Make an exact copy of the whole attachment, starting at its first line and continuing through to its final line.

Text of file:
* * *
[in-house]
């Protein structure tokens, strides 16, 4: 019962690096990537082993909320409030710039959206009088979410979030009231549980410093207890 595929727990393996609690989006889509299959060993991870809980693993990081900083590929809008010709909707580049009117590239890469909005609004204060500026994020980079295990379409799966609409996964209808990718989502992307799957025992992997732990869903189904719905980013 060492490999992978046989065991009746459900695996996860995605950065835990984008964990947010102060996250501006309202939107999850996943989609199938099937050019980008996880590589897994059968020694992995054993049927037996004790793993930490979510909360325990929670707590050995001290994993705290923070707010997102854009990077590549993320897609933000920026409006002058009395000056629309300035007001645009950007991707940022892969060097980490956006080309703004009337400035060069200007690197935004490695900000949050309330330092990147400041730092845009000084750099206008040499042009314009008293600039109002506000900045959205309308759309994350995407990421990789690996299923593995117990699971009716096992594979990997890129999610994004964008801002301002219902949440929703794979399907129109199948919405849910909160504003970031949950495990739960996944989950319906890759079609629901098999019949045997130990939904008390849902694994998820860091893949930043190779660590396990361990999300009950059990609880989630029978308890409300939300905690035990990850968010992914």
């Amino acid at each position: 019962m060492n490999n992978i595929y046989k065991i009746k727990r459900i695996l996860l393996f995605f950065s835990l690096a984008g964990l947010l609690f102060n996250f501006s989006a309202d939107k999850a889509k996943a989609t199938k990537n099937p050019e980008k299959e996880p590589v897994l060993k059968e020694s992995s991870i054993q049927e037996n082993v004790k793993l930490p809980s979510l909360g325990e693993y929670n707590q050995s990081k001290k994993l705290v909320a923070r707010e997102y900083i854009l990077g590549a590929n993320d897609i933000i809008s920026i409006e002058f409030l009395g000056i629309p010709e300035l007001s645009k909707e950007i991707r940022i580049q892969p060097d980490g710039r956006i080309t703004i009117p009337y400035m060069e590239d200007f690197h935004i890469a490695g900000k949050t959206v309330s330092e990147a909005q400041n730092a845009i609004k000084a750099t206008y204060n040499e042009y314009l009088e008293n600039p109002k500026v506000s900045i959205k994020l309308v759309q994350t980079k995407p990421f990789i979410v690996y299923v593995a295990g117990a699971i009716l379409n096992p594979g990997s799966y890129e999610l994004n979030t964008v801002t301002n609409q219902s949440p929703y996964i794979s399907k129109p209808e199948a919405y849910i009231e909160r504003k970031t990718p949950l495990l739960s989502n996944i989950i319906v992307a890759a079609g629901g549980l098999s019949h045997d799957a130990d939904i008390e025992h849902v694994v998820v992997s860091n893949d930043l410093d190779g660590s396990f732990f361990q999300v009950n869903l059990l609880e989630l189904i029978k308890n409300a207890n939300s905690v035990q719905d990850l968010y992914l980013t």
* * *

[in-house]
């Protein structure tokens, strides 16, 4: 019962690096990537082993909320409030710039959206009088979410979030009231549980410093207890 595929727990393996609690989006889509299959060993991870809980693993990081900083590929809008010709909707580049009117590239890469909005609004204060500026994020980079295990379409799966609409996964209808990718989502992307799957025992992997732990869903189904719905980013 060492490999992978046989065991009746459900695996996860995605950065835990984008964990947010102060996250501006309202939107999850996943989609199938099937050019980008996880590589897994059968020694992995054993049927037996004790793993930490979510909360325990929670707590050995001290994993705290923070707010997102854009990077590549993320897609933000920026409006002058009395000056629309300035007001645009950007991707940022892969060097980490956006080309703004009337400035060069200007690197935004490695900000949050309330330092990147400041730092845009000084750099206008040499042009314009008293600039109002506000900045959205309308759309994350995407990421990789690996299923593995117990699971009716096992594979990997890129999610994004964008801002301002219902949440929703794979399907129109199948919405849910909160504003970031949950495990739960996944989950319906890759079609629901098999019949045997130990939904008390849902694994998820860091893949930043190779660590396990361990999300009950059990609880989630029978308890409300939300905690035990990850968010992914």
């Amino acid at each position: 019962m060492n490999n992978i595929y046989k065991i009746k727990r459900i695996l996860l393996f995605f950065s835990l690096a984008g964990l947010l609690f102060n996250f501006s989006a309202d939107k999850a889509k996943a989609t199938k990537n099937p050019e980008k299959e996880p590589v897994l060993k059968e020694s992995s991870i054993q049927e037996n082993v004790k793993l930490p809980s979510l909360g325990e693993y929670n707590q050995s990081k001290k994993l705290v909320a923070r707010e997102y900083i854009l990077g590549a590929n993320d897609i933000i809008s920026i409006e002058f409030l009395g000056i629309p010709e300035l007001s645009k909707e950007i991707r940022i580049q892969p060097d980490g710039r956006i080309t703004i009117p009337y400035m060069e590239d200007f690197h935004i890469a490695g900000k949050t959206v309330s330092e990147a909005q400041n730092a845009i609004k000084a750099t206008y204060n040499e042009y314009l009088e008293n600039p109002k500026v506000s900045i959205k994020l309308v759309q994350t980079k995407p990421f990789i979410v690996y299923v593995a295990g117990a699971i009716l379409n096992p594979g990997s799966y890129e999610l994004n979030t964008v801002t301002n609409q219902s949440p929703y996964i794979s399907k129109p209808e199948a919405y849910i009231e909160r504003k970031t990718p949950l495990l739960s989502n996944i989950i319906v992307a890759a079609g629901g549980l098999s019949h045997d799957a130990d939904i008390e025992h849902v694994v998820v992997s860091n893949d930043l410093d190779g660590s396990f732990f361990q999300v009950n869903l059990l609880e989630l189904i029978k308890n409300a207890n939300s905690v035990q719905d990850l968010y992914l980013t």